We banged on Ladyhawke's - Pip Brown's - van window after her gig at Kerrang! radio Birmingham. She opened the door, chatted about New Zealand, her musical influences, and what it was like playing with an acoustic band (which she'd just done) compared to the album and to her electric band. What an amazingly nice lady! It must be the New Zealand background.
Anyway, this is an album that keeps suggesting a particular '80s influence to you at the beginning of a track, and then going off somewhere completely different. Crazy World, for example, always makes me think Cyndi Lauper is about to kick in, but only for a moment, while Professional Suicide makes me think straight away of Soft Cell. Once you get into the songs, though, more than anything, it reminds me of Suzanne Vega's 99.9 F°
industrial album, especially on Paris is Burning. Ladyhawke brings a particular intensity to the music by playing all the instruments herself.
What's especially interesting to me is that although the tracks on this album sound very much like the synth-pop of the 80s, especially Morning Dreams and Better Than Sunday, the influences she told me about at the van were all rock: David Bowie, Fleetwood Mac, ELO, among others. Live, with an acoustic band, you can really hear that. "You should do an album with that band" I said. "Yeah", she replied, "maybe I should." I hope she does. She strikes me as someone who will really blossom in the creative tension of a recording band, which will take her away from the occasionally over-rhythmic drum-machine sound.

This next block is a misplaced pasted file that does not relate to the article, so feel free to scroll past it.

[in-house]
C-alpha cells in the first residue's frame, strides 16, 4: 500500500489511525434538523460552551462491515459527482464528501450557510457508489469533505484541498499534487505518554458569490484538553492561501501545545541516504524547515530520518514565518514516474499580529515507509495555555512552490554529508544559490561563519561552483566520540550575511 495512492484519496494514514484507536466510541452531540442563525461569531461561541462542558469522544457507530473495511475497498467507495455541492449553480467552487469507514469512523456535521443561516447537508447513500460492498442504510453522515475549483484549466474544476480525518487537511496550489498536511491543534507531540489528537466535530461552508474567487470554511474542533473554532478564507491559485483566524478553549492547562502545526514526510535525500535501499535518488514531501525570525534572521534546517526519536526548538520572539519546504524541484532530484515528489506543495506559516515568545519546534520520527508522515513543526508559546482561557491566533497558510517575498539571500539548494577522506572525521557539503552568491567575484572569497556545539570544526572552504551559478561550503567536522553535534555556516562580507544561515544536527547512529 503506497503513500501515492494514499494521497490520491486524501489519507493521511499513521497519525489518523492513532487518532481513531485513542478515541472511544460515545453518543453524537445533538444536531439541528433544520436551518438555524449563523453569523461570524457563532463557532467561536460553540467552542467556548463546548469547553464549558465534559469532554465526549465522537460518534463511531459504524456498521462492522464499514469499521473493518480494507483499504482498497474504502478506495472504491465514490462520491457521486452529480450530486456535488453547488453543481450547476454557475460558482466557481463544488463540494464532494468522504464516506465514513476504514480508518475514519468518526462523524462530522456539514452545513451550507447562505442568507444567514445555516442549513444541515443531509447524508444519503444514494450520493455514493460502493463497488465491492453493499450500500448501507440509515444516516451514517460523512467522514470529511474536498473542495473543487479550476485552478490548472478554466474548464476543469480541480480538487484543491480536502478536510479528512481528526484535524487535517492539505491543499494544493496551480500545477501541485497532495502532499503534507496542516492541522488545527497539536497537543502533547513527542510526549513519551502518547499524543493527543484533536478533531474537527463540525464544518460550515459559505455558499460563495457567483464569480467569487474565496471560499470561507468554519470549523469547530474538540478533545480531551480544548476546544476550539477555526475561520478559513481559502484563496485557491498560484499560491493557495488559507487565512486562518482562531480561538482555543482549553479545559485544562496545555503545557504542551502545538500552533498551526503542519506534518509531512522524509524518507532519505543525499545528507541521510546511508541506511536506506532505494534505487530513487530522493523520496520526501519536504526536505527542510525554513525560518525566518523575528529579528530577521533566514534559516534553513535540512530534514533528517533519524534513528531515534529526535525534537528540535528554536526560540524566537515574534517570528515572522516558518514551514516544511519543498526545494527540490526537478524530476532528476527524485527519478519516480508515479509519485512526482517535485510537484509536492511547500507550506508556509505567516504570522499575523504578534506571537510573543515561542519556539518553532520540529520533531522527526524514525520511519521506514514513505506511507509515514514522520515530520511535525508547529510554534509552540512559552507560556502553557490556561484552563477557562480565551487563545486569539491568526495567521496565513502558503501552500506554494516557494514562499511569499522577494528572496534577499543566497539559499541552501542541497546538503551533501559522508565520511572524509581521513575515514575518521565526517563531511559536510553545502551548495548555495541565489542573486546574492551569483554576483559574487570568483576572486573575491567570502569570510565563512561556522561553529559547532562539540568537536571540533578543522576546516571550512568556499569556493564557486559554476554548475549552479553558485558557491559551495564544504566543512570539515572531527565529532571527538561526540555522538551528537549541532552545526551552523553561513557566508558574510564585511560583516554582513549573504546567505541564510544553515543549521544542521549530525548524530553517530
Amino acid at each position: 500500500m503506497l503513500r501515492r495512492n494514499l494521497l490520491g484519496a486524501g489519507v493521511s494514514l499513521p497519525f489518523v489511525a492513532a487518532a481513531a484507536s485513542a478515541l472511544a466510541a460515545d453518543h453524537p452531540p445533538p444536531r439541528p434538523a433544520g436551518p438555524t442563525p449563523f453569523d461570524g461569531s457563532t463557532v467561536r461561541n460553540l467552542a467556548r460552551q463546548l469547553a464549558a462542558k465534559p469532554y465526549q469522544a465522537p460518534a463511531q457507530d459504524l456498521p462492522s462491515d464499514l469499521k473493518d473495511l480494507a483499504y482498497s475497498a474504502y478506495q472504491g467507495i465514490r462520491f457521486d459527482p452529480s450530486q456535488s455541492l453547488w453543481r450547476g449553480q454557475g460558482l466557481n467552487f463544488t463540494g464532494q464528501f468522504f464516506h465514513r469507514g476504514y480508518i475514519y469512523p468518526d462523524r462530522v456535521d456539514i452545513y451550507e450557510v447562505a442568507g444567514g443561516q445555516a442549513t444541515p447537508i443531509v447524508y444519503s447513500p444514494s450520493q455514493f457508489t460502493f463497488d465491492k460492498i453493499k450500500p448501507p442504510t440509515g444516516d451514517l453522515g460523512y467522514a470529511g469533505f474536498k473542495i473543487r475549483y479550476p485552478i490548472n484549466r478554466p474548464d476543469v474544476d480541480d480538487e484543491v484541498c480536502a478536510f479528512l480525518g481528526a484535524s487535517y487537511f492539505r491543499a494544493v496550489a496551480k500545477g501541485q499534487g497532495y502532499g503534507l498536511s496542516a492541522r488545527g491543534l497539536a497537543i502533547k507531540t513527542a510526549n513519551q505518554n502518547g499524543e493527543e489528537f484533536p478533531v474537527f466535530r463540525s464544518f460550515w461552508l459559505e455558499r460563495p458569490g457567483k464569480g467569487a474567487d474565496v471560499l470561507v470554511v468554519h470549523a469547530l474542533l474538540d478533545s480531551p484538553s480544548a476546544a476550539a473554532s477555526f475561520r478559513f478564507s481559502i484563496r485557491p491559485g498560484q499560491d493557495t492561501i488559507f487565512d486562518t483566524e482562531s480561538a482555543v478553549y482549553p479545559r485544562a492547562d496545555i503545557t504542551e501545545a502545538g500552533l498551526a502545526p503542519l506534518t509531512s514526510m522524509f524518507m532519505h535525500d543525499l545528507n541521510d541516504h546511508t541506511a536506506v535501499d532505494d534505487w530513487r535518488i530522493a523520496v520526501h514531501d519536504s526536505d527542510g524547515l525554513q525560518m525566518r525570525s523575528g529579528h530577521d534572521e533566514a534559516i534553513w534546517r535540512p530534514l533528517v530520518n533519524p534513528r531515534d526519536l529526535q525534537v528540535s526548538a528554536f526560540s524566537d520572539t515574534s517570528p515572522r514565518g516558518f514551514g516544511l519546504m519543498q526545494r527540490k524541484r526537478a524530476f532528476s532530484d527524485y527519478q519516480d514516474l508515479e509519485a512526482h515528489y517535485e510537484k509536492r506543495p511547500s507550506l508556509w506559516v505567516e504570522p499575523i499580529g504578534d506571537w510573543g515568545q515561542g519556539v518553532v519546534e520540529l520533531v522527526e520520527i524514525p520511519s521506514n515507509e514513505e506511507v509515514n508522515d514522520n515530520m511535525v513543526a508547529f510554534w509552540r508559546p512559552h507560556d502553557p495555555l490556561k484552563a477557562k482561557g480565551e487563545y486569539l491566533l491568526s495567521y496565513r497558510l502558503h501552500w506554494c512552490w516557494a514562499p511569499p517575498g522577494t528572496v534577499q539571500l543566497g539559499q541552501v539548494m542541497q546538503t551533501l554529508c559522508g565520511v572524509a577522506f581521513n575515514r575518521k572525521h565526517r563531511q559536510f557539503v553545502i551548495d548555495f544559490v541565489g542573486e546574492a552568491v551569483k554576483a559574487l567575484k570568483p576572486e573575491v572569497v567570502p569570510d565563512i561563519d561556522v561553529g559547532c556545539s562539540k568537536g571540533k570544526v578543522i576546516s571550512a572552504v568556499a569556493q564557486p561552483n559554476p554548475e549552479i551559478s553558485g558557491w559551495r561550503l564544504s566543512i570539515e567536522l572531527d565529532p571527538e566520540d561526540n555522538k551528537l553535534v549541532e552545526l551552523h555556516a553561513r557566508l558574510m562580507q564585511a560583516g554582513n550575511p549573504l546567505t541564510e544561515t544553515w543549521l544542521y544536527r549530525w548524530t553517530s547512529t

Anyway, this is a superb album, and one that's worth owning just to be able to say 'I was there at the beginning'. Ladyhawke is certain to go on to bigger and better things. Don't get me wrong -- this one is good. But the next one is going to explode with more.